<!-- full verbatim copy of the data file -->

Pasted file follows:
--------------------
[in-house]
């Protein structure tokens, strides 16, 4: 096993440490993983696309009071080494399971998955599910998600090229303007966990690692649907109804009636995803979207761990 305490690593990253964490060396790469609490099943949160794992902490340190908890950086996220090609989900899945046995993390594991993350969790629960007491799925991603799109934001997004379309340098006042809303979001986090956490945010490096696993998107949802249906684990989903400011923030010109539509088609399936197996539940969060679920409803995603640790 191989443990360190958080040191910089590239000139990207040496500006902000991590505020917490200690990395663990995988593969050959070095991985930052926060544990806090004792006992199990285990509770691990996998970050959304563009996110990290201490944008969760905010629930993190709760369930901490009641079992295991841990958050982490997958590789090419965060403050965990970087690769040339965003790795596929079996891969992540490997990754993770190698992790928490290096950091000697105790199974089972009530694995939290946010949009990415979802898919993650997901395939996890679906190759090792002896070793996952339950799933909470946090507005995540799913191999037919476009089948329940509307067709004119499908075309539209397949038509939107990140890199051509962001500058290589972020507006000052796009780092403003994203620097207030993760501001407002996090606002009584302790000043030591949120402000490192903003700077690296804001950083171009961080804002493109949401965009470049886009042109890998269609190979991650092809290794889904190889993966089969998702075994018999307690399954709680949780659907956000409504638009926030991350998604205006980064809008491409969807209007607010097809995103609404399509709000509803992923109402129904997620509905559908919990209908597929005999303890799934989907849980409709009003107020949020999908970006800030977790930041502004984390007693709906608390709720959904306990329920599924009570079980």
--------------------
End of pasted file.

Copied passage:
[in-house]
């Protein structure tokens, strides 16, 4: 096993440490993983696309009071080494399971998955599910998600090229303007966990690692649907109804009636995803979207761990 305490690593990253964490060396790469609490099943949160794992902490340190908890950086996220090609989900899945046995993390594991993350969790629960007491799925991603799109934001997004379309340098006042809303979001986090956490945010490096696993998107949802249906684990989903400011923030010109539509088609399936197996539940969060679920409803995603640790 191989443990360190958080040191910089590239000139990207040496500006902000991590505020917490200690990395663990995988593969050959070095991985930052926060544990806090004792006992199990285990509770691990996998970050959304563009996110990290201490944008969760905010629930993190709760369930901490009641079992295991841990958050982490997958590789090419965060403050965990970087690769040339965003790795596929079996891969992540490997990754993770190698992790928490290096950091000697105790199974089972009530694995939290946010949009990415979802898919993650997901395939996890679906190759090792002896070793996952339950799933909470946090507005995540799913191999037919476009089948329940509307067709004119499908075309539209397949038509939107990140890199051509962001500058290589972020507006000052796009780092403003994203620097207030993760501001407002996090606002009584302790000043030591949120402000490192903003700077690296804001950083171009961080804002493109949401965009470049886009042109890998269609190979991650092809290794889904190889993966089969998702075994018999307690399954709680949780659907956000409504638009926030991350998604205006980064809008491409969807209007607010097809995103609404399509709000509803992923109402129904997620509905559908919990209908597929005999303890799934989907849980409709009003107020949020999908970006800030977790930041502004984390007693709906608390709720959904306990329920599924009570079980």